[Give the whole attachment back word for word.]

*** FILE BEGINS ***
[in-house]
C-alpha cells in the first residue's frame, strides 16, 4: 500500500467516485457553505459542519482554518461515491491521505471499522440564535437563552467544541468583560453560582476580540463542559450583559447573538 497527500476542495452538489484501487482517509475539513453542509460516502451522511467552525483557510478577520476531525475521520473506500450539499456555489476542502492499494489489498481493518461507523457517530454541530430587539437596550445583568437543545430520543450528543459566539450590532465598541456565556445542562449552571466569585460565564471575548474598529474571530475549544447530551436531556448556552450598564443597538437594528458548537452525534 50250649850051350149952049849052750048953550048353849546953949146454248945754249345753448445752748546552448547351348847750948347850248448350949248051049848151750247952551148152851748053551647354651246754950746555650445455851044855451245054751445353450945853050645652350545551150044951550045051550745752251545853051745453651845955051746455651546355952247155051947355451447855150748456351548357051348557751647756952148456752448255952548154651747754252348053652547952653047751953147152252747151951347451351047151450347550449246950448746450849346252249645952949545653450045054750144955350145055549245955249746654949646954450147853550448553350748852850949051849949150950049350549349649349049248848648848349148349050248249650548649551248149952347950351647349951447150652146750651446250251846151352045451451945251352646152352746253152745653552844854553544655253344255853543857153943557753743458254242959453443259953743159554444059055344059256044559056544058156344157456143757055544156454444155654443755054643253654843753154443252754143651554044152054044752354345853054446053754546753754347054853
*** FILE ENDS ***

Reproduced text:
[in-house]
C-alpha cells in the first residue's frame, strides 16, 4: 500500500467516485457553505459542519482554518461515491491521505471499522440564535437563552467544541468583560453560582476580540463542559450583559447573538 497527500476542495452538489484501487482517509475539513453542509460516502451522511467552525483557510478577520476531525475521520473506500450539499456555489476542502492499494489489498481493518461507523457517530454541530430587539437596550445583568437543545430520543450528543459566539450590532465598541456565556445542562449552571466569585460565564471575548474598529474571530475549544447530551436531556448556552450598564443597538437594528458548537452525534 50250649850051350149952049849052750048953550048353849546953949146454248945754249345753448445752748546552448547351348847750948347850248448350949248051049848151750247952551148152851748053551647354651246754950746555650445455851044855451245054751445353450945853050645652350545551150044951550045051550745752251545853051745453651845955051746455651546355952247155051947355451447855150748456351548357051348557751647756952148456752448255952548154651747754252348053652547952653047751953147152252747151951347451351047151450347550449246950448746450849346252249645952949545653450045054750144955350145055549245955249746654949646954450147853550448553350748852850949051849949150950049350549349649349049248848648848349148349050248249650548649551248149952347950351647349951447150652146750651446250251846151352045451451945251352646152352746253152745653552844854553544655253344255853543857153943557753743458254242959453443259953743159554444059055344059256044559056544058156344157456143757055544156454444155654443755054643253654843753154443252754143651554044152054044752354345853054446053754546753754347054853